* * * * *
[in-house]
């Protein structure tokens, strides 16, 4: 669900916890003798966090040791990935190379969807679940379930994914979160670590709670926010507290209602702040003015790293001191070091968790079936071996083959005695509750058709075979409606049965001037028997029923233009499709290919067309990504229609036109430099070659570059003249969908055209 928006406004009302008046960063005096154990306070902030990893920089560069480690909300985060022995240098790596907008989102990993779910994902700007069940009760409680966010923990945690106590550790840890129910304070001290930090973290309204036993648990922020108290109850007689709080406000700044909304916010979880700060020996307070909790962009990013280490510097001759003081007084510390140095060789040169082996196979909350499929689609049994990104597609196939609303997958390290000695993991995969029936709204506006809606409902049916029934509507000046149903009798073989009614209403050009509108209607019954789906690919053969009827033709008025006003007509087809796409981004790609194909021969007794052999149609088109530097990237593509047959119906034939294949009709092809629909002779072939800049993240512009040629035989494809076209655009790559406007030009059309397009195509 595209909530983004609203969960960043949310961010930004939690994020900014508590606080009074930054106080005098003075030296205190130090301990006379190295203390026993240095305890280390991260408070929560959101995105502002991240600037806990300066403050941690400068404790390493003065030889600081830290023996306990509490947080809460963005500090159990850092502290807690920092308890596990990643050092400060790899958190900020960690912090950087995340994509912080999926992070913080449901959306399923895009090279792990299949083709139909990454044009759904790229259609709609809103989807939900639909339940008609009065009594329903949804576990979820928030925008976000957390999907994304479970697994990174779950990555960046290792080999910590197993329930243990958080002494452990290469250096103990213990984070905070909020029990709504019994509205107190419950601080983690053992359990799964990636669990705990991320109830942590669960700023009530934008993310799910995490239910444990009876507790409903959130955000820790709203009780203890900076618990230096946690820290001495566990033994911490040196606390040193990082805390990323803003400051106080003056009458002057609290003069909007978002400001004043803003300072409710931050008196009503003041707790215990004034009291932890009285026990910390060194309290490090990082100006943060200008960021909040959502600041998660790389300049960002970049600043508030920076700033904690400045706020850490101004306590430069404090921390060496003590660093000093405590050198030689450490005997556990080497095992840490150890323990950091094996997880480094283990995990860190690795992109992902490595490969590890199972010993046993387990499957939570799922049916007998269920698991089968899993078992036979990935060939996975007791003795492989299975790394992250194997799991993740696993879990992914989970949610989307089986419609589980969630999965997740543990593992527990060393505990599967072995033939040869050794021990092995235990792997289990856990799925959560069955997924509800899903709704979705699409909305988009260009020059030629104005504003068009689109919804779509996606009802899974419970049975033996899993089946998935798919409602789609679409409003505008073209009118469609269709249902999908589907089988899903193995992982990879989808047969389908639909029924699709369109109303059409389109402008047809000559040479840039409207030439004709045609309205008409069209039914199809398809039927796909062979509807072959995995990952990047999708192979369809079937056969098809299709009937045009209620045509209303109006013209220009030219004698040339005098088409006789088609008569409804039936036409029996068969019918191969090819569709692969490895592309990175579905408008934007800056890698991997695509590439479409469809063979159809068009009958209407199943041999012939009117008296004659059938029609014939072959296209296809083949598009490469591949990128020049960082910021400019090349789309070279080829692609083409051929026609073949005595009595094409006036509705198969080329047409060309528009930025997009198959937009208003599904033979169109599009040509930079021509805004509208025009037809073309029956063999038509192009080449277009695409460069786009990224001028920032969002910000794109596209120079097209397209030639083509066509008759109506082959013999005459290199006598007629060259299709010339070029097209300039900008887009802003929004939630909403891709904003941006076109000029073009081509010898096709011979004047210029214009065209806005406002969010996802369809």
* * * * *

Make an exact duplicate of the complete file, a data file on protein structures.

[in-house]
């Protein structure tokens, strides 16, 4: 669900916890003798966090040791990935190379969807679940379930994914979160670590709670926010507290209602702040003015790293001191070091968790079936071996083959005695509750058709075979409606049965001037028997029923233009499709290919067309990504229609036109430099070659570059003249969908055209 928006406004009302008046960063005096154990306070902030990893920089560069480690909300985060022995240098790596907008989102990993779910994902700007069940009760409680966010923990945690106590550790840890129910304070001290930090973290309204036993648990922020108290109850007689709080406000700044909304916010979880700060020996307070909790962009990013280490510097001759003081007084510390140095060789040169082996196979909350499929689609049994990104597609196939609303997958390290000695993991995969029936709204506006809606409902049916029934509507000046149903009798073989009614209403050009509108209607019954789906690919053969009827033709008025006003007509087809796409981004790609194909021969007794052999149609088109530097990237593509047959119906034939294949009709092809629909002779072939800049993240512009040629035989494809076209655009790559406007030009059309397009195509 595209909530983004609203969960960043949310961010930004939690994020900014508590606080009074930054106080005098003075030296205190130090301990006379190295203390026993240095305890280390991260408070929560959101995105502002991240600037806990300066403050941690400068404790390493003065030889600081830290023996306990509490947080809460963005500090159990850092502290807690920092308890596990990643050092400060790899958190900020960690912090950087995340994509912080999926992070913080449901959306399923895009090279792990299949083709139909990454044009759904790229259609709609809103989807939900639909339940008609009065009594329903949804576990979820928030925008976000957390999907994304479970697994990174779950990555960046290792080999910590197993329930243990958080002494452990290469250096103990213990984070905070909020029990709504019994509205107190419950601080983690053992359990799964990636669990705990991320109830942590669960700023009530934008993310799910995490239910444990009876507790409903959130955000820790709203009780203890900076618990230096946690820290001495566990033994911490040196606390040193990082805390990323803003400051106080003056009458002057609290003069909007978002400001004043803003300072409710931050008196009503003041707790215990004034009291932890009285026990910390060194309290490090990082100006943060200008960021909040959502600041998660790389300049960002970049600043508030920076700033904690400045706020850490101004306590430069404090921390060496003590660093000093405590050198030689450490005997556990080497095992840490150890323990950091094996997880480094283990995990860190690795992109992902490595490969590890199972010993046993387990499957939570799922049916007998269920698991089968899993078992036979990935060939996975007791003795492989299975790394992250194997799991993740696993879990992914989970949610989307089986419609589980969630999965997740543990593992527990060393505990599967072995033939040869050794021990092995235990792997289990856990799925959560069955997924509800899903709704979705699409909305988009260009020059030629104005504003068009689109919804779509996606009802899974419970049975033996899993089946998935798919409602789609679409409003505008073209009118469609269709249902999908589907089988899903193995992982990879989808047969389908639909029924699709369109109303059409389109402008047809000559040479840039409207030439004709045609309205008409069209039914199809398809039927796909062979509807072959995995990952990047999708192979369809079937056969098809299709009937045009209620045509209303109006013209220009030219004698040339005098088409006789088609008569409804039936036409029996068969019918191969090819569709692969490895592309990175579905408008934007800056890698991997695509590439479409469809063979159809068009009958209407199943041999012939009117008296004659059938029609014939072959296209296809083949598009490469591949990128020049960082910021400019090349789309070279080829692609083409051929026609073949005595009595094409006036509705198969080329047409060309528009930025997009198959937009208003599904033979169109599009040509930079021509805004509208025009037809073309029956063999038509192009080449277009695409460069786009990224001028920032969002910000794109596209120079097209397209030639083509066509008759109506082959013999005459290199006598007629060259299709010339070029097209300039900008887009802003929004939630909403891709904003941006076109000029073009081509010898096709011979004047210029214009065209806005406002969010996802369809």